Investments in preparedness since 2001 have greatly increased the Nation`s public health preparedness for all hazards. One of the lessons learned as a result of responding to the 9/11 and anthrax attacks was that state and local health departments lacked critical capabilities needed to mount an emergency response, and the Nation`s public health system also was unable to provide essential public health services during an emergency. Health departments lacked laboratory networks, electronic disease surveillance systems, risk communication networks, and emergency operations centers.

Successful state and local response to public health emergencies depends upon many factors, including a capable state and local public health and healthcare system. Since 2002, CDC has awarded more than nine billion dollars to improve preparedness at the state and local level, first through the Cooperative Agreement for Preparedness and Response to Bioterrorism, and then through the Public Health Emergency Preparedness (PHEP) cooperative agreement authorized by the Pandemic and All-Hazards Preparedness Act of 2006 (PAHPA) and reauthorized as PAHPRA in 2013.

PHEP currently supports 62 awardees – including all 50 states, eight territories and freely-associated states, and directly- funded cities (New York City; Washington, D.C.; Chicago; and Los Angeles) – according to a base-plus population formula prescribed by statute, which ensures a minimum amount of funding to each awardee.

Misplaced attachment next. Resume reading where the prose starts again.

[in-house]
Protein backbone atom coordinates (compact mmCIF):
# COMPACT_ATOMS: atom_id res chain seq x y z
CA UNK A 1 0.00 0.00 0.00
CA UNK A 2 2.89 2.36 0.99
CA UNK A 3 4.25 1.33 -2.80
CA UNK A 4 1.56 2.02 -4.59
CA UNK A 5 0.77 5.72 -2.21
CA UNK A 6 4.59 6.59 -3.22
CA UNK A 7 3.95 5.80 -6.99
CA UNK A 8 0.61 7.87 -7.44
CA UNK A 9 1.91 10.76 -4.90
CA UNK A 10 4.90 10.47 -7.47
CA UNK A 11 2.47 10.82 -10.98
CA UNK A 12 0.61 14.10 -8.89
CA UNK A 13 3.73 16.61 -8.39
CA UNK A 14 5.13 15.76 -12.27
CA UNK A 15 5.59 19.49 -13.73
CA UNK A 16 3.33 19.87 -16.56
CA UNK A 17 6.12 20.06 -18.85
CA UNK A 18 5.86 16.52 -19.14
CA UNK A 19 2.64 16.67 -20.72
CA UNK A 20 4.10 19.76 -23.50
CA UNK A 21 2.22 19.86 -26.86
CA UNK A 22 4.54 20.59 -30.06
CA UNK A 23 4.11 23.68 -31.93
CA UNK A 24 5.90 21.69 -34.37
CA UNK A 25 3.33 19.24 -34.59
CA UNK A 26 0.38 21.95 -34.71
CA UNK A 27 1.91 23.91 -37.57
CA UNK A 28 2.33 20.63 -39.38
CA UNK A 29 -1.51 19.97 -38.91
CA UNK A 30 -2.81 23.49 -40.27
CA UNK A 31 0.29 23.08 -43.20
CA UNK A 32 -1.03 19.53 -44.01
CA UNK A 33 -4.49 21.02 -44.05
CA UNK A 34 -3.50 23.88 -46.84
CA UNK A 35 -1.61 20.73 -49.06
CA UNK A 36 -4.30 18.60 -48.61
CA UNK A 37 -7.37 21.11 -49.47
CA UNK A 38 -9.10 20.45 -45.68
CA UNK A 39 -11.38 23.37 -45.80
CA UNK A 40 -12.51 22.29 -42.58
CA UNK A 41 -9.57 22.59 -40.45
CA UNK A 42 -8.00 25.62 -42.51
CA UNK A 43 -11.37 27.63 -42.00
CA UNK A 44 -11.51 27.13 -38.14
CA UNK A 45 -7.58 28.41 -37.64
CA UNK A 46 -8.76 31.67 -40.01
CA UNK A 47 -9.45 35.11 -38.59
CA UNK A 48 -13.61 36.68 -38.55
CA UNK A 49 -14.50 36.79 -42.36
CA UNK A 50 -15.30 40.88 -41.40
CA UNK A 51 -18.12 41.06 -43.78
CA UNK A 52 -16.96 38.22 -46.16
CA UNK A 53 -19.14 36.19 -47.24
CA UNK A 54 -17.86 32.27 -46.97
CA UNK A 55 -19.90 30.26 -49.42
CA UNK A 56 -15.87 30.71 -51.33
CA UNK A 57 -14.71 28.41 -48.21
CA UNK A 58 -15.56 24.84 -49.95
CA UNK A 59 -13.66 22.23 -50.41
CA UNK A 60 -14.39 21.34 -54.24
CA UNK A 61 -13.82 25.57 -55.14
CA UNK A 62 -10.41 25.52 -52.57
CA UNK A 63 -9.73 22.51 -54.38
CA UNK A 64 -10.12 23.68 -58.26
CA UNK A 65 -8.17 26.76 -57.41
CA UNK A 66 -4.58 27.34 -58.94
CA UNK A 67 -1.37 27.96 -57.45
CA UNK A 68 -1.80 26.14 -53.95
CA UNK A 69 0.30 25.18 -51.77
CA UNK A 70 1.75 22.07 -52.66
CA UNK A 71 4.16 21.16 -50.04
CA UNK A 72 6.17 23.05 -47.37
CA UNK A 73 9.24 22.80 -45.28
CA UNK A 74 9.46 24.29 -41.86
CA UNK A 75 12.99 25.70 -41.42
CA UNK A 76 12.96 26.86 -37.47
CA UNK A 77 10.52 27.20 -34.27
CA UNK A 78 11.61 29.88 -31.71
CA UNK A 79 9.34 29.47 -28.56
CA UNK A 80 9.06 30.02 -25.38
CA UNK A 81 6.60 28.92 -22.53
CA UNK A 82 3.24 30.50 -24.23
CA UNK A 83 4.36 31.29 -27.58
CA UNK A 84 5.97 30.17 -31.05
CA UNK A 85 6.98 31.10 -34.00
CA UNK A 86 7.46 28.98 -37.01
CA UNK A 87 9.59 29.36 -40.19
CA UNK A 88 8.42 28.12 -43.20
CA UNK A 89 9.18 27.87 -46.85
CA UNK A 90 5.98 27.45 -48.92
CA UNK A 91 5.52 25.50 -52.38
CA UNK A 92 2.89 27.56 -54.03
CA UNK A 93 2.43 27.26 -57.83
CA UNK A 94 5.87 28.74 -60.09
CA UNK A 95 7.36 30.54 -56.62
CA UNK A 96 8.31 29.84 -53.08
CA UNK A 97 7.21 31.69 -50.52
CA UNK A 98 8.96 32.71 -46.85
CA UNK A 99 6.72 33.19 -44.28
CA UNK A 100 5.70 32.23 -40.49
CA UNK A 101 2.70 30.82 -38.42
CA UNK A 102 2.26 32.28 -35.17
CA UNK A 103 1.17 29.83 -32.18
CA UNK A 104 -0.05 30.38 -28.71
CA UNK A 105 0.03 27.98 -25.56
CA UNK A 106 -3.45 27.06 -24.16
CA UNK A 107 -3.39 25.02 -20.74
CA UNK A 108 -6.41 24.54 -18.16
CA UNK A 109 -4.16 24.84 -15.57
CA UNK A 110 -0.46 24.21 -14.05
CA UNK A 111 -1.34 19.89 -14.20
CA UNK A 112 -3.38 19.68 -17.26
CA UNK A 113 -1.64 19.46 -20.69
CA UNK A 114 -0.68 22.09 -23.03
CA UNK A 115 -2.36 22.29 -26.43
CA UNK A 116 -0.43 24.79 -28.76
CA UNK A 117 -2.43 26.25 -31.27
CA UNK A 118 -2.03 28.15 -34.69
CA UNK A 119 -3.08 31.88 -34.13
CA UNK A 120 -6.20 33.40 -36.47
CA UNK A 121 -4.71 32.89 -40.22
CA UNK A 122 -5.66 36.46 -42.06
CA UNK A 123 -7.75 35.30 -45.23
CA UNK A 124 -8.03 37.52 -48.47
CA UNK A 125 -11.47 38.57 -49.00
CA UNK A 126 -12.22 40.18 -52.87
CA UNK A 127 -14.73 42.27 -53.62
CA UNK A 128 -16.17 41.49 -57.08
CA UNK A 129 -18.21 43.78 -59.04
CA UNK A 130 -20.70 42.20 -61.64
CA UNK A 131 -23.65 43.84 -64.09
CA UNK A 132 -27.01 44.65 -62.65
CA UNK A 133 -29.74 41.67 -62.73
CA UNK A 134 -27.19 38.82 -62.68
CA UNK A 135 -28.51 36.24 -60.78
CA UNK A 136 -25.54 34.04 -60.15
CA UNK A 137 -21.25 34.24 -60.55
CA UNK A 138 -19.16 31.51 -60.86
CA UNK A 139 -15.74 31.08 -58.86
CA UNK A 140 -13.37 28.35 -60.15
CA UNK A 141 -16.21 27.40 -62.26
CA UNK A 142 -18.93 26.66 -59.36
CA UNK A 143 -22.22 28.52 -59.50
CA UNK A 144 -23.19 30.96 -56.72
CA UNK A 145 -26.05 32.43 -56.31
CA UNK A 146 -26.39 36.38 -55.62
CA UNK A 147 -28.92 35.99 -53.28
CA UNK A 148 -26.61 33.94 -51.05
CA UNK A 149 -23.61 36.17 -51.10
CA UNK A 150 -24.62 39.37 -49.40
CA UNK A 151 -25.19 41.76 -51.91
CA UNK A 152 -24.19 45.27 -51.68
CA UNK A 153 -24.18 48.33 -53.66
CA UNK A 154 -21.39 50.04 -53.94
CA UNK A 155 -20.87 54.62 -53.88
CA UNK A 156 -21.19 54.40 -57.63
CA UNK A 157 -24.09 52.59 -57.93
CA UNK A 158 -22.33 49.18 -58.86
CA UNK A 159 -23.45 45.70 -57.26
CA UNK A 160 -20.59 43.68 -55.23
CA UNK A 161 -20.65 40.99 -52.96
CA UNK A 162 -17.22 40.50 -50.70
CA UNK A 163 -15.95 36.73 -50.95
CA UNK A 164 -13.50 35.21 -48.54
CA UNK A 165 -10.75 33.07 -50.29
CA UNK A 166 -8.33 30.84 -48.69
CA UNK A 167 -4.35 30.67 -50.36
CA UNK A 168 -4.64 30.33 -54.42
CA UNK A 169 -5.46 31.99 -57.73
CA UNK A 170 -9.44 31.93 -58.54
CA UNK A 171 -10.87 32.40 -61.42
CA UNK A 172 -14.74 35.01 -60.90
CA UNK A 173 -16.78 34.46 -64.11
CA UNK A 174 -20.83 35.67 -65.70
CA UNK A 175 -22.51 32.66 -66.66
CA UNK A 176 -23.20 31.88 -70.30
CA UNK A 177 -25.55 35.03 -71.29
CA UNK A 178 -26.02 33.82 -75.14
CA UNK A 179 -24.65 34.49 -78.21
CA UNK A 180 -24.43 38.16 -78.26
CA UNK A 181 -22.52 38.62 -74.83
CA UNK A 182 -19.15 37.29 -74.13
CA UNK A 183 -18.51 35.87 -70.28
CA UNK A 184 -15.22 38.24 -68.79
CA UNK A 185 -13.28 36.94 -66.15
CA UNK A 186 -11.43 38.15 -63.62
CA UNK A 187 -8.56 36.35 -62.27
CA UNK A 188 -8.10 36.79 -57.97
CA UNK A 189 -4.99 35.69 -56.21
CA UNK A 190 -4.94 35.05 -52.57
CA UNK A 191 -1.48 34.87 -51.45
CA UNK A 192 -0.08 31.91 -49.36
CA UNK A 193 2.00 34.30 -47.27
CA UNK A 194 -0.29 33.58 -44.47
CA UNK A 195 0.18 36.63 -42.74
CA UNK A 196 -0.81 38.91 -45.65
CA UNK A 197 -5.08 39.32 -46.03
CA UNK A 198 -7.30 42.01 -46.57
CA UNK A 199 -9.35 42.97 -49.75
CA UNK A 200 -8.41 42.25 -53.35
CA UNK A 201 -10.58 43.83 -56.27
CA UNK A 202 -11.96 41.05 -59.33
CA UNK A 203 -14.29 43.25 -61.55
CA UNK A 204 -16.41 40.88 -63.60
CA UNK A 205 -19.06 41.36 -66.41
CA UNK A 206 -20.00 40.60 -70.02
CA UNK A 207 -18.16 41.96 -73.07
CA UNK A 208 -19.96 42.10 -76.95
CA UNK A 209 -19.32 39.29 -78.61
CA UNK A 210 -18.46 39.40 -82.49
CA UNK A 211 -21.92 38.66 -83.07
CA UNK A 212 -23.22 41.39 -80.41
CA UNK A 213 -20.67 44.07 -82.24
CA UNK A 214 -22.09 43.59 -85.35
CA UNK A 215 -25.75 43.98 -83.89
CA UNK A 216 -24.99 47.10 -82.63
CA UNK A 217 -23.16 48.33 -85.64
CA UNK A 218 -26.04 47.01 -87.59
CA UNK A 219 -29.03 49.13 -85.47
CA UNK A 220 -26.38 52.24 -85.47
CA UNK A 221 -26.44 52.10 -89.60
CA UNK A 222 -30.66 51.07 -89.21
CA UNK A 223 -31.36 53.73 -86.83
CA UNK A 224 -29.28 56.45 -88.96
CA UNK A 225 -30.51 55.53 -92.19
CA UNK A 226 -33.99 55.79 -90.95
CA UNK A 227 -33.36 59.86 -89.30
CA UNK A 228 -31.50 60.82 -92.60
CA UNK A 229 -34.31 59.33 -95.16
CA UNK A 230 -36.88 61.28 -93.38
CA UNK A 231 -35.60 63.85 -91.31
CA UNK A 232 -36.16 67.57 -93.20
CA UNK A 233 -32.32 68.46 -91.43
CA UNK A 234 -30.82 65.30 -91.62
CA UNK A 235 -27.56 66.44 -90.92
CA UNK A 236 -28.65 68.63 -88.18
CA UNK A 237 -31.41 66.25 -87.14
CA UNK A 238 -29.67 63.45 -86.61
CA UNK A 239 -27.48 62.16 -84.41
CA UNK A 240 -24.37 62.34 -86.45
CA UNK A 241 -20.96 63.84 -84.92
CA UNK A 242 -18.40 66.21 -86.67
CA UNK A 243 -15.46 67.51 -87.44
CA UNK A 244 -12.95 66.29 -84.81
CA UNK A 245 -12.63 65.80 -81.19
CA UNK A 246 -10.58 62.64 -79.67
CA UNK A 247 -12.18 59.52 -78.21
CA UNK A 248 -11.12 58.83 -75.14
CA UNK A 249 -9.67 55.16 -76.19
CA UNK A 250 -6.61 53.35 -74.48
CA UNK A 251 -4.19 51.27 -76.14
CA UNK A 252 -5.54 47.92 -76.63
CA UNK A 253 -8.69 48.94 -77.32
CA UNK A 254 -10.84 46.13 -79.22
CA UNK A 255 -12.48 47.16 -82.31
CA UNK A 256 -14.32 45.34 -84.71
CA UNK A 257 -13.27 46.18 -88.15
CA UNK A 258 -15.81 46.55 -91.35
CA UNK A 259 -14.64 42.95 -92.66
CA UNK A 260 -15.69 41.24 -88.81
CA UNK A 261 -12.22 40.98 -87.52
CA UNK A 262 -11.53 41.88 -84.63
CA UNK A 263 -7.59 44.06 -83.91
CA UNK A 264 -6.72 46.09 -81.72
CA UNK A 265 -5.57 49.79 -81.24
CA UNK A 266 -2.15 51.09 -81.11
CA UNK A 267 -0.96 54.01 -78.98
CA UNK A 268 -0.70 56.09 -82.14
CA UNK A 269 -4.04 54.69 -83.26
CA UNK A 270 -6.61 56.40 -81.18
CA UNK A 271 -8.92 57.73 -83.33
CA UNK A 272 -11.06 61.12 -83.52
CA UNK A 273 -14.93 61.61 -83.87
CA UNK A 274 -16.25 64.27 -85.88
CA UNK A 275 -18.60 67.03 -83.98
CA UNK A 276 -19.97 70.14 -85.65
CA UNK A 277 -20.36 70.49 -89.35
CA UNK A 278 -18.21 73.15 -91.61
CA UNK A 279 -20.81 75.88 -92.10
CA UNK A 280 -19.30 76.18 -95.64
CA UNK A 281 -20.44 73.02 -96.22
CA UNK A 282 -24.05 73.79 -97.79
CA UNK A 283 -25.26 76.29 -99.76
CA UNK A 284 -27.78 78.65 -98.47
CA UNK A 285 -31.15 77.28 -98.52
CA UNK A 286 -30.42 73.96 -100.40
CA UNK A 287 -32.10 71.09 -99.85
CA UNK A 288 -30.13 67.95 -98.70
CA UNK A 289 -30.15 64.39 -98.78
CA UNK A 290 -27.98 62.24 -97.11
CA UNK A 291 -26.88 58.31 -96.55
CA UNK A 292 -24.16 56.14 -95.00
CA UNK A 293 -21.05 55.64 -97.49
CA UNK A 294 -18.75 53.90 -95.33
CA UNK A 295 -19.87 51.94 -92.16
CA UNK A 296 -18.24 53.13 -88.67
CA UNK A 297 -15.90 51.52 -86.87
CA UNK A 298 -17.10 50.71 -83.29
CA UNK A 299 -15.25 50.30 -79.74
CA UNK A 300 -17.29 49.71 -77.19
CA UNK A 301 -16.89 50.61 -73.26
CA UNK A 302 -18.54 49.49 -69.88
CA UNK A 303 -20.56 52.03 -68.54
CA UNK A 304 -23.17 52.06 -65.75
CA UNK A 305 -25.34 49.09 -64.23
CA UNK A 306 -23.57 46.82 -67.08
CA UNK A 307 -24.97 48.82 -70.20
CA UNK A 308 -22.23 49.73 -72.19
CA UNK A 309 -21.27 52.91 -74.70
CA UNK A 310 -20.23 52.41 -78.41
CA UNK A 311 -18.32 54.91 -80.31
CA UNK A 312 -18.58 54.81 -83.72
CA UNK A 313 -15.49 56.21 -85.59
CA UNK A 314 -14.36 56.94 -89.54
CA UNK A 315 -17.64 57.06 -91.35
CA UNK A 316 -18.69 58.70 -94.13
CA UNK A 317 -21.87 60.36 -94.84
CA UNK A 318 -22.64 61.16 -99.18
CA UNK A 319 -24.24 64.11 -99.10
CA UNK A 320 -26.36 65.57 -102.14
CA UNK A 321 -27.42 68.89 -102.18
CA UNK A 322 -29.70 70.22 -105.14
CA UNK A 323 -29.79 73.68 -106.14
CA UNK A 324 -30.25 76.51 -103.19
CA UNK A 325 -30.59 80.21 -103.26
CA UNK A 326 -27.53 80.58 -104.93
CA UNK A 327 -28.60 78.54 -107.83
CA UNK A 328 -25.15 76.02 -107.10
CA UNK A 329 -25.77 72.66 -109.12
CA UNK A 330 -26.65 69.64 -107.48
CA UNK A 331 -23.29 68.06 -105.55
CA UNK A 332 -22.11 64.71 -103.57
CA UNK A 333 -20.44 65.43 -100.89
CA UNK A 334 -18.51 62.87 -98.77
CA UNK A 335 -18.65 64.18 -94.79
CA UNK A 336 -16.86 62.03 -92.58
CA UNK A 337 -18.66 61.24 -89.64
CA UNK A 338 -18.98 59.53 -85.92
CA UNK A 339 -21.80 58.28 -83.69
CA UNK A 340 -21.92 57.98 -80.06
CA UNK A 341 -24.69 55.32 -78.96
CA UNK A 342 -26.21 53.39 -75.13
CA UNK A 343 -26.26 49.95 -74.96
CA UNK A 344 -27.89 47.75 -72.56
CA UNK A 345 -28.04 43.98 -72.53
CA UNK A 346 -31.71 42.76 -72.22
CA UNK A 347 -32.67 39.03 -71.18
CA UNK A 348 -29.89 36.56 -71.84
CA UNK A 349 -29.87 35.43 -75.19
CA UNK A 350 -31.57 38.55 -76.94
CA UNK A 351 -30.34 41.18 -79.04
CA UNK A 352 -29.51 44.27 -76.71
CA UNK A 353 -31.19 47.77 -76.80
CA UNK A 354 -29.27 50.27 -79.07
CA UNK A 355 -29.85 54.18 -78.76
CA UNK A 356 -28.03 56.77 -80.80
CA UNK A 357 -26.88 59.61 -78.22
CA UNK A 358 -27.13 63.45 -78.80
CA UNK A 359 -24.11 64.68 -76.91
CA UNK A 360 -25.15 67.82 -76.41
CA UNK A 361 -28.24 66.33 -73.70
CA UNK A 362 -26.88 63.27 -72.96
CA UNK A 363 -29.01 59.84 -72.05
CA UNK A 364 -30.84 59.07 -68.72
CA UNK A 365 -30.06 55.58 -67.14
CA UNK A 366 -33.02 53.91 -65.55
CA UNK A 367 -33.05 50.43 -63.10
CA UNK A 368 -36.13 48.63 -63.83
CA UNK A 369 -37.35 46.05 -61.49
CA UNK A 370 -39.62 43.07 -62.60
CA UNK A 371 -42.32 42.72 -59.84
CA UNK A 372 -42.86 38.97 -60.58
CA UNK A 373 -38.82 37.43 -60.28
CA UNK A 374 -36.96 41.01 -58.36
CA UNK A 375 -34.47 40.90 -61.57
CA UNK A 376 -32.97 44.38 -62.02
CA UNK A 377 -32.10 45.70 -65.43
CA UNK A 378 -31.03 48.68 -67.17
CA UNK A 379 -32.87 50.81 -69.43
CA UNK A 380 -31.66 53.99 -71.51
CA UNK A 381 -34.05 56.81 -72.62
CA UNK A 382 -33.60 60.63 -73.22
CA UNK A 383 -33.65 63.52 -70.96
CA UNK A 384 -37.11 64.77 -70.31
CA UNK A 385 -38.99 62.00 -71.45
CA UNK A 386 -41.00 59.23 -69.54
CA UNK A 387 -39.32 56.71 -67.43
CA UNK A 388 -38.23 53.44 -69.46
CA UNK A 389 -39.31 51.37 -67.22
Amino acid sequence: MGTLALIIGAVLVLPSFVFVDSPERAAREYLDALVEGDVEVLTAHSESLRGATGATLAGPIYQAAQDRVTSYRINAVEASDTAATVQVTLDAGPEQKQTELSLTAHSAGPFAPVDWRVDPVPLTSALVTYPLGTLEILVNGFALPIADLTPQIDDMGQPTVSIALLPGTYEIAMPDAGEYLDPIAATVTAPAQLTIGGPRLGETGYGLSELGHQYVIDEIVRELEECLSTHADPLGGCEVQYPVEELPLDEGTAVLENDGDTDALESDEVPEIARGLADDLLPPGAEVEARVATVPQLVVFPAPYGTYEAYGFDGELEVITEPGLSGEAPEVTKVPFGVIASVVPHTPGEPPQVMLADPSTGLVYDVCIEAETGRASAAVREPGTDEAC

These funds support staff, enable exercises, provide for training, pay for equipment, and provide other services essential to maintaining preparedness. In addition, CDC personnel help PHEP awardees improve their performance by sharing knowledge, useful practices and lessons learned along with the tools and resources needed to identify and address gaps in preparedness capabilities. Congress appropriated $571 million to CDC to enhance domestic preparedness and response for Ebola including state and local preparedness, laboratory capacity, and expanded entry screening.

Cooperative agreements under CDC`s PHEP program and the Hospital Preparedness Program (HPP), overseen by the Assistant Secretary for Preparedness and Response (ASPR), are managed through a joint funding opportunity announcement. This collaboration reduces the administrative burden on the awardees through a single application process for both cooperative agreements. In 2011, CDC published the Public Health Preparedness Capabilities: National Standards for State and Local Planning to better focus the preparedness activities of state and local health departments.